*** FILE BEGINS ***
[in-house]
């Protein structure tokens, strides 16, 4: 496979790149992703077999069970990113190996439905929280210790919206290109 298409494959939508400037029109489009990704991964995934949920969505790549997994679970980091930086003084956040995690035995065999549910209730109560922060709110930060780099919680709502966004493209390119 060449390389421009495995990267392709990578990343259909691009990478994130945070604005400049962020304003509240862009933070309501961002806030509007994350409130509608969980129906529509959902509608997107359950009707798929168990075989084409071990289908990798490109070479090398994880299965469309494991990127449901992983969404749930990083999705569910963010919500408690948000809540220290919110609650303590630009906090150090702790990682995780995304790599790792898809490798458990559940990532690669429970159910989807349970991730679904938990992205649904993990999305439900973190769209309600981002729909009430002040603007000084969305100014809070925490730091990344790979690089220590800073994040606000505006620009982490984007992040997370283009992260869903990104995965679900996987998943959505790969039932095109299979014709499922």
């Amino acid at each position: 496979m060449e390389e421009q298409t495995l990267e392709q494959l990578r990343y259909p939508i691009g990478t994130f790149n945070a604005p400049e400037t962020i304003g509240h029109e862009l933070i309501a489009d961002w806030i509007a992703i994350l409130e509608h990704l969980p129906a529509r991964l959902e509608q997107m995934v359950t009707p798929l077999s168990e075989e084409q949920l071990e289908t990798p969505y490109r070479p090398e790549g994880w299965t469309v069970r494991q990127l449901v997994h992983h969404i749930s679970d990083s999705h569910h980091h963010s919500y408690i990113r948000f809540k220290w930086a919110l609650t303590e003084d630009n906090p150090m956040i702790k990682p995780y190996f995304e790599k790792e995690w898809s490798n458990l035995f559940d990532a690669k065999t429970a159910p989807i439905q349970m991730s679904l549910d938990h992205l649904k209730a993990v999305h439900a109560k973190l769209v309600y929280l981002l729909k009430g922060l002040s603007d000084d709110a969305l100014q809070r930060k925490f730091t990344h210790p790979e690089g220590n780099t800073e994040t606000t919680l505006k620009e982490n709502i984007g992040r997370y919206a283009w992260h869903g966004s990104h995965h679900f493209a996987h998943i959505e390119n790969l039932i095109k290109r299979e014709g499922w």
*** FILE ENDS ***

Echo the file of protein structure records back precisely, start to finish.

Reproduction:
[in-house]
């Protein structure tokens, strides 16, 4: 496979790149992703077999069970990113190996439905929280210790919206290109 298409494959939508400037029109489009990704991964995934949920969505790549997994679970980091930086003084956040995690035995065999549910209730109560922060709110930060780099919680709502966004493209390119 060449390389421009495995990267392709990578990343259909691009990478994130945070604005400049962020304003509240862009933070309501961002806030509007994350409130509608969980129906529509959902509608997107359950009707798929168990075989084409071990289908990798490109070479090398994880299965469309494991990127449901992983969404749930990083999705569910963010919500408690948000809540220290919110609650303590630009906090150090702790990682995780995304790599790792898809490798458990559940990532690669429970159910989807349970991730679904938990992205649904993990999305439900973190769209309600981002729909009430002040603007000084969305100014809070925490730091990344790979690089220590800073994040606000505006620009982490984007992040997370283009992260869903990104995965679900996987998943959505790969039932095109299979014709499922």
């Amino acid at each position: 496979m060449e390389e421009q298409t495995l990267e392709q494959l990578r990343y259909p939508i691009g990478t994130f790149n945070a604005p400049e400037t962020i304003g509240h029109e862009l933070i309501a489009d961002w806030i509007a992703i994350l409130e509608h990704l969980p129906a529509r991964l959902e509608q997107m995934v359950t009707p798929l077999s168990e075989e084409q949920l071990e289908t990798p969505y490109r070479p090398e790549g994880w299965t469309v069970r494991q990127l449901v997994h992983h969404i749930s679970d990083s999705h569910h980091h963010s919500y408690i990113r948000f809540k220290w930086a919110l609650t303590e003084d630009n906090p150090m956040i702790k990682p995780y190996f995304e790599k790792e995690w898809s490798n458990l035995f559940d990532a690669k065999t429970a159910p989807i439905q349970m991730s679904l549910d938990h992205l649904k209730a993990v999305h439900a109560k973190l769209v309600y929280l981002l729909k009430g922060l002040s603007d000084d709110a969305l100014q809070r930060k925490f730091t990344h210790p790979e690089g220590n780099t800073e994040t606000t919680l505006k620009e982490n709502i984007g992040r997370y919206a283009w992260h869903g966004s990104h995965h679900f493209a996987h998943i959505e390119n790969l039932i095109k290109r299979e014709g499922w």